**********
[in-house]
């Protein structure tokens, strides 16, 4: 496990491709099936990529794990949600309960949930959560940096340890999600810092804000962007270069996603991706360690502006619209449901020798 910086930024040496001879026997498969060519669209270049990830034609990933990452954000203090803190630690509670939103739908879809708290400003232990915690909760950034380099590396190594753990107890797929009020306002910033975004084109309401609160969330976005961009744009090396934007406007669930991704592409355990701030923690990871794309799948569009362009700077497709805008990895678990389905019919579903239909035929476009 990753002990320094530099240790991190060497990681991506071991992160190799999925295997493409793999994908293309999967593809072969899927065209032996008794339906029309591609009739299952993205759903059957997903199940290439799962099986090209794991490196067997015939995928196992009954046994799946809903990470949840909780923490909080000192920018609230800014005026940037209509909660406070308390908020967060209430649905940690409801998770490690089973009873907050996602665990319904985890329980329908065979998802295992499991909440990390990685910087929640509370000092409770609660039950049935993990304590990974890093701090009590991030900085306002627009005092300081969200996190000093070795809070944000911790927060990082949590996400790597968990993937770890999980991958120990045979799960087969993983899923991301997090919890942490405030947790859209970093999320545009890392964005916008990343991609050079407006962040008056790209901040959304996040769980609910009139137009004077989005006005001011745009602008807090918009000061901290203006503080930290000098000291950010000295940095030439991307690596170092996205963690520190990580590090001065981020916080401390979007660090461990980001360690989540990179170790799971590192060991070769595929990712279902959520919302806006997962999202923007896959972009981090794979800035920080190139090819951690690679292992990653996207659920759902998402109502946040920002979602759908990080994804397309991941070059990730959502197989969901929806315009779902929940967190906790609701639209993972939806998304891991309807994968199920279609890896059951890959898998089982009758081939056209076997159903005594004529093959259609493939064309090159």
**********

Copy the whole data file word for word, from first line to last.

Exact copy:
[in-house]
């Protein structure tokens, strides 16, 4: 496990491709099936990529794990949600309960949930959560940096340890999600810092804000962007270069996603991706360690502006619209449901020798 910086930024040496001879026997498969060519669209270049990830034609990933990452954000203090803190630690509670939103739908879809708290400003232990915690909760950034380099590396190594753990107890797929009020306002910033975004084109309401609160969330976005961009744009090396934007406007669930991704592409355990701030923690990871794309799948569009362009700077497709805008990895678990389905019919579903239909035929476009 990753002990320094530099240790991190060497990681991506071991992160190799999925295997493409793999994908293309999967593809072969899927065209032996008794339906029309591609009739299952993205759903059957997903199940290439799962099986090209794991490196067997015939995928196992009954046994799946809903990470949840909780923490909080000192920018609230800014005026940037209509909660406070308390908020967060209430649905940690409801998770490690089973009873907050996602665990319904985890329980329908065979998802295992499991909440990390990685910087929640509370000092409770609660039950049935993990304590990974890093701090009590991030900085306002627009005092300081969200996190000093070795809070944000911790927060990082949590996400790597968990993937770890999980991958120990045979799960087969993983899923991301997090919890942490405030947790859209970093999320545009890392964005916008990343991609050079407006962040008056790209901040959304996040769980609910009139137009004077989005006005001011745009602008807090918009000061901290203006503080930290000098000291950010000295940095030439991307690596170092996205963690520190990580590090001065981020916080401390979007660090461990980001360690989540990179170790799971590192060991070769595929990712279902959520919302806006997962999202923007896959972009981090794979800035920080190139090819951690690679292992990653996207659920759902998402109502946040920002979602759908990080994804397309991941070059990730959502197989969901929806315009779902929940967190906790609701639209993972939806998304891991309807994968199920279609890896059951890959898998089982009758081939056209076997159903005594004529093959259609493939064309090159």